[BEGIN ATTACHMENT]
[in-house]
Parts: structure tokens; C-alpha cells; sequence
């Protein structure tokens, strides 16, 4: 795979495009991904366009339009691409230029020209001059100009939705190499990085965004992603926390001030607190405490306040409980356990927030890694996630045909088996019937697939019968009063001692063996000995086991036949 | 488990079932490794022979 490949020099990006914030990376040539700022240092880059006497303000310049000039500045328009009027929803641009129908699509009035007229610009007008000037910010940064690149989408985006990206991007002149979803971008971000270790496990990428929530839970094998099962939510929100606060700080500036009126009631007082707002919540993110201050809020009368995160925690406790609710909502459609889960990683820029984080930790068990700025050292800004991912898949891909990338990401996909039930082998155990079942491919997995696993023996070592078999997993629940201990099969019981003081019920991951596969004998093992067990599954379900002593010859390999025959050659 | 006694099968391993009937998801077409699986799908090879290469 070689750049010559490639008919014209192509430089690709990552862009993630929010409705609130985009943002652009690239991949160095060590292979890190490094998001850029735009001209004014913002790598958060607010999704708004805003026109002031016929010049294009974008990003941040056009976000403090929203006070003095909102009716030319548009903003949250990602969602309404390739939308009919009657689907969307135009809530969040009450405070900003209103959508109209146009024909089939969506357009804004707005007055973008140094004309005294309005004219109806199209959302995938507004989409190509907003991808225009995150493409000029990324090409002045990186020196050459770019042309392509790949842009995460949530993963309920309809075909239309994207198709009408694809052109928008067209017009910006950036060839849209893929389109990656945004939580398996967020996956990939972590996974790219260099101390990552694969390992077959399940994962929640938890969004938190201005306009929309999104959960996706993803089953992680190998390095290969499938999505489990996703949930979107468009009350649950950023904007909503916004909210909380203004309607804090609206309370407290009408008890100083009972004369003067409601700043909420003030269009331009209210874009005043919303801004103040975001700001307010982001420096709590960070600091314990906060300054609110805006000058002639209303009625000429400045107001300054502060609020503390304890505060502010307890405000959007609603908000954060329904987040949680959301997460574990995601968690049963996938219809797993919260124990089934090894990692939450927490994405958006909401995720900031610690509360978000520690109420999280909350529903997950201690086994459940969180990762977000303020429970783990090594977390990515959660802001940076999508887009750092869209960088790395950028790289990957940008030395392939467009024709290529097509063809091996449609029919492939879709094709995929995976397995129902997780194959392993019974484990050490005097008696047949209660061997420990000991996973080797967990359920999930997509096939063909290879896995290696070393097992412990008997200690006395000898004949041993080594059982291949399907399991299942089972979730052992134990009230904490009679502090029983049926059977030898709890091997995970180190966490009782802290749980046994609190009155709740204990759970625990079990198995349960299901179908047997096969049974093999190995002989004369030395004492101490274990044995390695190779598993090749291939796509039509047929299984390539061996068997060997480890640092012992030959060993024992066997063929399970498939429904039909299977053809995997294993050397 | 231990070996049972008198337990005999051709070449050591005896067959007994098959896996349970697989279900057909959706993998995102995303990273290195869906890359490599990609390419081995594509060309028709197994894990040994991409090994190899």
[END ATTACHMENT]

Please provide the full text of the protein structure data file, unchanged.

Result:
[in-house]
Parts: structure tokens; C-alpha cells; sequence
């Protein structure tokens, strides 16, 4: 795979495009991904366009339009691409230029020209001059100009939705190499990085965004992603926390001030607190405490306040409980356990927030890694996630045909088996019937697939019968009063001692063996000995086991036949 | 488990079932490794022979 490949020099990006914030990376040539700022240092880059006497303000310049000039500045328009009027929803641009129908699509009035007229610009007008000037910010940064690149989408985006990206991007002149979803971008971000270790496990990428929530839970094998099962939510929100606060700080500036009126009631007082707002919540993110201050809020009368995160925690406790609710909502459609889960990683820029984080930790068990700025050292800004991912898949891909990338990401996909039930082998155990079942491919997995696993023996070592078999997993629940201990099969019981003081019920991951596969004998093992067990599954379900002593010859390999025959050659 | 006694099968391993009937998801077409699986799908090879290469 070689750049010559490639008919014209192509430089690709990552862009993630929010409705609130985009943002652009690239991949160095060590292979890190490094998001850029735009001209004014913002790598958060607010999704708004805003026109002031016929010049294009974008990003941040056009976000403090929203006070003095909102009716030319548009903003949250990602969602309404390739939308009919009657689907969307135009809530969040009450405070900003209103959508109209146009024909089939969506357009804004707005007055973008140094004309005294309005004219109806199209959302995938507004989409190509907003991808225009995150493409000029990324090409002045990186020196050459770019042309392509790949842009995460949530993963309920309809075909239309994207198709009408694809052109928008067209017009910006950036060839849209893929389109990656945004939580398996967020996956990939972590996974790219260099101390990552694969390992077959399940994962929640938890969004938190201005306009929309999104959960996706993803089953992680190998390095290969499938999505489990996703949930979107468009009350649950950023904007909503916004909210909380203004309607804090609206309370407290009408008890100083009972004369003067409601700043909420003030269009331009209210874009005043919303801004103040975001700001307010982001420096709590960070600091314990906060300054609110805006000058002639209303009625000429400045107001300054502060609020503390304890505060502010307890405000959007609603908000954060329904987040949680959301997460574990995601968690049963996938219809797993919260124990089934090894990692939450927490994405958006909401995720900031610690509360978000520690109420999280909350529903997950201690086994459940969180990762977000303020429970783990090594977390990515959660802001940076999508887009750092869209960088790395950028790289990957940008030395392939467009024709290529097509063809091996449609029919492939879709094709995929995976397995129902997780194959392993019974484990050490005097008696047949209660061997420990000991996973080797967990359920999930997509096939063909290879896995290696070393097992412990008997200690006395000898004949041993080594059982291949399907399991299942089972979730052992134990009230904490009679502090029983049926059977030898709890091997995970180190966490009782802290749980046994609190009155709740204990759970625990079990198995349960299901179908047997096969049974093999190995002989004369030395004492101490274990044995390695190779598993090749291939796509039509047929299984390539061996068997060997480890640092012992030959060993024992066997063929399970498939429904039909299977053809995997294993050397 | 231990070996049972008198337990005999051709070449050591005896067959007994098959896996349970697989279900057909959706993998995102995303990273290195869906890359490599990609390419081995594509060309028709197994894990040994991409090994190899």